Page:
Grain re­search yields re­sults

Gatton Star - - LIFE INTO RURAL -

SORGHUM yield has long been king for grow­ers and now re­search is in­ves­ti­gat­ing how a range of man­age­ment op­tions from early sow­ing to plant pop­u­la­tion and row spac­ing im­pact on pro­duc­tiv­ity across di­verse north­ern grow­ing en­vi­ron­ments.

This trial work is part of a Grains Re­search and Devel­op­ment Cor­po­ra­tion in­vest­ment into tac­ti­cal sorghum agron­omy.

The GRDC has more than $7.5 mil­lion worth of in­vest­ments into sorghum spread across six pri­mary projects.

Sum­mer grains agron­o­mist Trevor Philp, from Pa­cific Seeds, said im­prov­ing yield un­der­pinned his re­search, but en­sur­ing crop re­li­a­bil­ity in in­creas­ingly vari­able en­vi­ron­men­tal con­di­tions was a fo­cus.

“En­vi­ron­men­tal con­di­tions are chal­leng­ing us now and are pre­dicted to do so in­creas­ingly in the fu­ture, so we need to look at what we can do to main­tain yield and this in­cludes look­ing at is­sues, such as, stress tol­er­ance and grain qual­ity,” Mr Philp said.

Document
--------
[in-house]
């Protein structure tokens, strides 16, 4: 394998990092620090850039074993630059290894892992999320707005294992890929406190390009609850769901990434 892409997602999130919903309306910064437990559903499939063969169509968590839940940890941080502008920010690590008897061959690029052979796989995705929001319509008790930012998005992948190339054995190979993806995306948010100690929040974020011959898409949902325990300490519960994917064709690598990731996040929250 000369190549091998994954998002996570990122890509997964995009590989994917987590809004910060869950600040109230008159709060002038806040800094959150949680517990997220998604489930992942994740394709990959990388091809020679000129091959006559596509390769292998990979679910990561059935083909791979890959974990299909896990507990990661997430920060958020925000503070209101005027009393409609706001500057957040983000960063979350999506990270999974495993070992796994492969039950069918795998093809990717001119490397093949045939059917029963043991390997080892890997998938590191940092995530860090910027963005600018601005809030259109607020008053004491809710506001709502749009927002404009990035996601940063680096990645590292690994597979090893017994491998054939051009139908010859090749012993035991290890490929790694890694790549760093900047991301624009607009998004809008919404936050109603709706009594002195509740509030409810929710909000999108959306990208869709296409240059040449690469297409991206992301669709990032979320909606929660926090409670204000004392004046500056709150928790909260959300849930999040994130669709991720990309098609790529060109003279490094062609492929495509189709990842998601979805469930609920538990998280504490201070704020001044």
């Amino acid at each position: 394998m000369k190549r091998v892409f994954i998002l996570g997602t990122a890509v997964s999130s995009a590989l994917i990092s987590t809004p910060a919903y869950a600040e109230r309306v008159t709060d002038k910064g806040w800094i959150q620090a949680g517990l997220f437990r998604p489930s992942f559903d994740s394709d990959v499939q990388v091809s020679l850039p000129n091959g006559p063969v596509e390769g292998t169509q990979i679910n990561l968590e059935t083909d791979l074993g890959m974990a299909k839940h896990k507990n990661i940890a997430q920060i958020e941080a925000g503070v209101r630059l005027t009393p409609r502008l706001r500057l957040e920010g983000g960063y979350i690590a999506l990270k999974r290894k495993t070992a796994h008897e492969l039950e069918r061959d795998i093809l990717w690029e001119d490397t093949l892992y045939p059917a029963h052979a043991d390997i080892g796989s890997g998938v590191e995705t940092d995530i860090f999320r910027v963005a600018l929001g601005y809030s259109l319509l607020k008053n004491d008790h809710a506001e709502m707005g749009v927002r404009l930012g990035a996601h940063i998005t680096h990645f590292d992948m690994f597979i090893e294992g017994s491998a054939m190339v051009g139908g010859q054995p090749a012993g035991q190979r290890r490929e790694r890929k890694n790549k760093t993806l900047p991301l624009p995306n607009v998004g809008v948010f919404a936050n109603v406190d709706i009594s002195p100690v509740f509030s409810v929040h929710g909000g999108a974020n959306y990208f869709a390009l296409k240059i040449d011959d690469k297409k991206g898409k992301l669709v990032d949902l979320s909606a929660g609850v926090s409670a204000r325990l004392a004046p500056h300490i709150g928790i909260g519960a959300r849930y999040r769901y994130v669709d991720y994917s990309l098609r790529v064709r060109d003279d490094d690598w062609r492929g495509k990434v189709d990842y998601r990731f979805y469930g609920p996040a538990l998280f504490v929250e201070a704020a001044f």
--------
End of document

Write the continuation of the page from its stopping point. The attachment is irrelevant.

His re­search is in its sec­ond year, com­par­ing 100cm, 75cm and 50cm row spac­ings in terms of weed con­trol, and fal­low ef­fi­ciency in the fol­low­ing crop as a re­sult of in­creased stub­ble cover.

“It is early in this re­search and we’ve had some tough fin­ishes to the sea­son, but gen­er­ally the crops looked fan­tas­tic all the way through to flow­er­ing,” he said.

“We saw no yield im­pacts from the dif­fer­ent row spac­ings un­til we got to ar­eas that his­tor­i­cally get un­der three tonnes a hectare. In those mar­ginal ar­eas where grow­ers would nor­mally go with a wide row or a skip row, the 50cm row spac­ing per­formed poorly.”

The GRDC has ex­tended the sorghum agron­omy pro­gram for five years.

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